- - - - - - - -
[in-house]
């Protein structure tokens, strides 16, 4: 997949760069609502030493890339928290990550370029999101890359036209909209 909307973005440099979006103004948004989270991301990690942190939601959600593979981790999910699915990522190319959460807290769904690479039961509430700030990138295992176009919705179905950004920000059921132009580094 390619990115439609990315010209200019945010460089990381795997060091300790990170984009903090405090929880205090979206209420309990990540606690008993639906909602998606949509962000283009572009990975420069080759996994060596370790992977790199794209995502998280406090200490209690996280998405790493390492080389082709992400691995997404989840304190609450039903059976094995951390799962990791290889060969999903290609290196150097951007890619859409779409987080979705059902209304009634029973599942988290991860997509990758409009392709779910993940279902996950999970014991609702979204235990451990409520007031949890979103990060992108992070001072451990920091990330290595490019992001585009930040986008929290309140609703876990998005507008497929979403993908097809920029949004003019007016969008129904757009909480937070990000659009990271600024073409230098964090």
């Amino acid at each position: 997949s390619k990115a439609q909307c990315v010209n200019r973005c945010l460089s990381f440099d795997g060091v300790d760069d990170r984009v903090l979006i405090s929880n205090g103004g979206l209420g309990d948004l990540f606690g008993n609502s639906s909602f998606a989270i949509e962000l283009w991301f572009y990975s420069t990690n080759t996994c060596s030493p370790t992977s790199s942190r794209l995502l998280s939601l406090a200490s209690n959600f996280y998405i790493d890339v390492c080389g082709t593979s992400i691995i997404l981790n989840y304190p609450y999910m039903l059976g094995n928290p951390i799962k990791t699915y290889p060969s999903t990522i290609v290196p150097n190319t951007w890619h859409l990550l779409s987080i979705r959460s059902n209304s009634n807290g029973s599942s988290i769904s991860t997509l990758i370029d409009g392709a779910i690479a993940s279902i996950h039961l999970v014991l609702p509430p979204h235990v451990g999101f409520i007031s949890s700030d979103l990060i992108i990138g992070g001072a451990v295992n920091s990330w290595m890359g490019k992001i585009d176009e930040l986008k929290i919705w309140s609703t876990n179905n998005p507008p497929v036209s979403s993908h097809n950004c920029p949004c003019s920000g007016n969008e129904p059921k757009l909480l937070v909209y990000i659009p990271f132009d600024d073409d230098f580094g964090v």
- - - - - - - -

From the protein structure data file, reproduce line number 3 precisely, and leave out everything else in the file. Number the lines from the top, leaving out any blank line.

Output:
């Amino acid at each position: 997949s390619k990115a439609q909307c990315v010209n200019r973005c945010l460089s990381f440099d795997g060091v300790d760069d990170r984009v903090l979006i405090s929880n205090g103004g979206l209420g309990d948004l990540f606690g008993n609502s639906s909602f998606a989270i949509e962000l283009w991301f572009y990975s420069t990690n080759t996994c060596s030493p370790t992977s790199s942190r794209l995502l998280s939601l406090a200490s209690n959600f996280y998405i790493d890339v390492c080389g082709t593979s992400i691995i997404l981790n989840y304190p609450y999910m039903l059976g094995n928290p951390i799962k990791t699915y290889p060969s999903t990522i290609v290196p150097n190319t951007w890619h859409l990550l779409s987080i979705r959460s059902n209304s009634n807290g029973s599942s988290i769904s991860t997509l990758i370029d409009g392709a779910i690479a993940s279902i996950h039961l999970v014991l609702p509430p979204h235990v451990g999101f409520i007031s949890s700030d979103l990060i992108i990138g992070g001072a451990v295992n920091s990330w290595m890359g490019k992001i585009d176009e930040l986008k929290i919705w309140s609703t876990n179905n998005p507008p497929v036209s979403s993908h097809n950004c920029p949004c003019s920000g007016n969008e129904p059921k757009l909480l937070v909209y990000i659009p990271f132009d600024d073409d230098f580094g964090v």